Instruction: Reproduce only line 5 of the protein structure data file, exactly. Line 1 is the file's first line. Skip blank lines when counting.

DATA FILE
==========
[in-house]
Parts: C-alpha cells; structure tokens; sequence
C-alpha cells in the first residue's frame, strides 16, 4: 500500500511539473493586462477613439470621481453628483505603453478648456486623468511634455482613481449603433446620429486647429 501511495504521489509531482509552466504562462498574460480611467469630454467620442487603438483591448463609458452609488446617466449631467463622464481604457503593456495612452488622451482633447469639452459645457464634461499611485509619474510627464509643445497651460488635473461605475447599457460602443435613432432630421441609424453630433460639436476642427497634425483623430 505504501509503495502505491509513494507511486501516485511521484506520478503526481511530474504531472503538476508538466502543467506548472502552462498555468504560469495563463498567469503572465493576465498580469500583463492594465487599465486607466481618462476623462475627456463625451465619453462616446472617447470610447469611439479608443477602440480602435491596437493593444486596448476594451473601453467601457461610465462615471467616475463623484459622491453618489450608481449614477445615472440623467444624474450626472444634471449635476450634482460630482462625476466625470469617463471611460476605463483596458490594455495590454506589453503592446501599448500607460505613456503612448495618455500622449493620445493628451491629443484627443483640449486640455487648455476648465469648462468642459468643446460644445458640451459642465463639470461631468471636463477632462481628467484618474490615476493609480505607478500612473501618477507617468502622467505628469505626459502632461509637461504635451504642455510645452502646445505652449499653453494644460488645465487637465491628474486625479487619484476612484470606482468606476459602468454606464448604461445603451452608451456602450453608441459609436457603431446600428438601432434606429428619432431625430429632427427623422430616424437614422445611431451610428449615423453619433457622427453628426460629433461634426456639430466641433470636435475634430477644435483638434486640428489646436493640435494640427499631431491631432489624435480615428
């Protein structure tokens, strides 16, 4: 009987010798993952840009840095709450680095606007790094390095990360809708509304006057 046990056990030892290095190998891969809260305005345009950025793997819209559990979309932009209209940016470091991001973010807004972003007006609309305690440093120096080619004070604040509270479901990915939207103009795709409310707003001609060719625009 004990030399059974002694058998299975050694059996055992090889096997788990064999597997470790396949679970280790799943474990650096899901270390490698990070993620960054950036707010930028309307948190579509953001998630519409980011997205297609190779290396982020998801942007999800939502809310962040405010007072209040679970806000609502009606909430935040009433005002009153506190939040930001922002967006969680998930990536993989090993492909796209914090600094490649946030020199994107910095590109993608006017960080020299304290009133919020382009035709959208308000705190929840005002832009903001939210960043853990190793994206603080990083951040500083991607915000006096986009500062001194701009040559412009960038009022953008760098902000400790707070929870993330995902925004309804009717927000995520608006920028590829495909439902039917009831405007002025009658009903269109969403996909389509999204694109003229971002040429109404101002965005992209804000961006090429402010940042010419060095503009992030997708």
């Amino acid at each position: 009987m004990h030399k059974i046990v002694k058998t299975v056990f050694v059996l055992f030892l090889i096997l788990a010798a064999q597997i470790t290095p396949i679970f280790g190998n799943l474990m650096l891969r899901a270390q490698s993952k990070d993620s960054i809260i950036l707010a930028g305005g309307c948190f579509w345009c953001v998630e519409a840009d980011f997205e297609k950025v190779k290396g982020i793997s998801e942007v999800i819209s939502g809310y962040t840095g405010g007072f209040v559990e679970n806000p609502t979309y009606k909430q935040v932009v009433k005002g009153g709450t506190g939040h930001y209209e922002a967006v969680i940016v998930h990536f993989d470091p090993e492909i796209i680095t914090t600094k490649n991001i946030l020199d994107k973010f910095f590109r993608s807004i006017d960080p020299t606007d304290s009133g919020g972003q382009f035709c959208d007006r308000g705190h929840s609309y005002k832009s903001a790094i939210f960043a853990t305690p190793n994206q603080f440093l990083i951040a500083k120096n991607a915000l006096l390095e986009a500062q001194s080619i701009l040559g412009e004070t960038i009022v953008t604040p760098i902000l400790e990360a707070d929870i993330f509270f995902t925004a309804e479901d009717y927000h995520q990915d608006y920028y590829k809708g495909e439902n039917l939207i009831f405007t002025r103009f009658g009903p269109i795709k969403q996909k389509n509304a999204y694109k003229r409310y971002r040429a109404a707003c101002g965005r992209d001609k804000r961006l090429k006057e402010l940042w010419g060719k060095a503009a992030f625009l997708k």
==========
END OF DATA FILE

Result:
């Amino acid at each position: 009987m004990h030399k059974i046990v002694k058998t299975v056990f050694v059996l055992f030892l090889i096997l788990a010798a064999q597997i470790t290095p396949i679970f280790g190998n799943l474990m650096l891969r899901a270390q490698s993952k990070d993620s960054i809260i950036l707010a930028g305005g309307c948190f579509w345009c953001v998630e519409a840009d980011f997205e297609k950025v190779k290396g982020i793997s998801e942007v999800i819209s939502g809310y962040t840095g405010g007072f209040v559990e679970n806000p609502t979309y009606k909430q935040v932009v009433k005002g009153g709450t506190g939040h930001y209209e922002a967006v969680i940016v998930h990536f993989d470091p090993e492909i796209i680095t914090t600094k490649n991001i946030l020199d994107k973010f910095f590109r993608s807004i006017d960080p020299t606007d304290s009133g919020g972003q382009f035709c959208d007006r308000g705190h929840s609309y005002k832009s903001a790094i939210f960043a853990t305690p190793n994206q603080f440093l990083i951040a500083k120096n991607a915000l006096l390095e986009a500062q001194s080619i701009l040559g412009e004070t960038i009022v953008t604040p760098i902000l400790e990360a707070d929870i993330f509270f995902t925004a309804e479901d009717y927000h995520q990915d608006y920028y590829k809708g495909e439902n039917l939207i009831f405007t002025r103009f009658g009903p269109i795709k969403q996909k389509n509304a999204y694109k003229r409310y971002r040429a109404a707003c101002g965005r992209d001609k804000r961006l090429k006057e402010l940042w010419g060719k060095a503009a992030f625009l997708k």